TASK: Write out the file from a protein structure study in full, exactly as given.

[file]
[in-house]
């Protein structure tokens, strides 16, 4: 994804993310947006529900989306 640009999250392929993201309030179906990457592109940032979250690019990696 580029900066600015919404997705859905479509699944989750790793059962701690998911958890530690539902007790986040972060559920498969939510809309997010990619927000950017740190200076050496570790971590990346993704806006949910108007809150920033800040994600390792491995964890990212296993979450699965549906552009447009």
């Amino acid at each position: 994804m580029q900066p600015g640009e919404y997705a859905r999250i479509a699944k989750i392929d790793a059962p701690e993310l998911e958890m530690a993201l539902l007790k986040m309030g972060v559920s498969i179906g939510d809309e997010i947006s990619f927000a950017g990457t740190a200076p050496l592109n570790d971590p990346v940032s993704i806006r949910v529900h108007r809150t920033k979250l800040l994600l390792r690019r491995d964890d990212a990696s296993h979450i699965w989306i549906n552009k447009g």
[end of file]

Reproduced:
[in-house]
């Protein structure tokens, strides 16, 4: 994804993310947006529900989306 640009999250392929993201309030179906990457592109940032979250690019990696 580029900066600015919404997705859905479509699944989750790793059962701690998911958890530690539902007790986040972060559920498969939510809309997010990619927000950017740190200076050496570790971590990346993704806006949910108007809150920033800040994600390792491995964890990212296993979450699965549906552009447009």
């Amino acid at each position: 994804m580029q900066p600015g640009e919404y997705a859905r999250i479509a699944k989750i392929d790793a059962p701690e993310l998911e958890m530690a993201l539902l007790k986040m309030g972060v559920s498969i179906g939510d809309e997010i947006s990619f927000a950017g990457t740190a200076p050496l592109n570790d971590p990346v940032s993704i806006r949910v529900h108007r809150t920033k979250l800040l994600l390792r690019r491995d964890d990212a990696s296993h979450i699965w989306i549906n552009k447009g």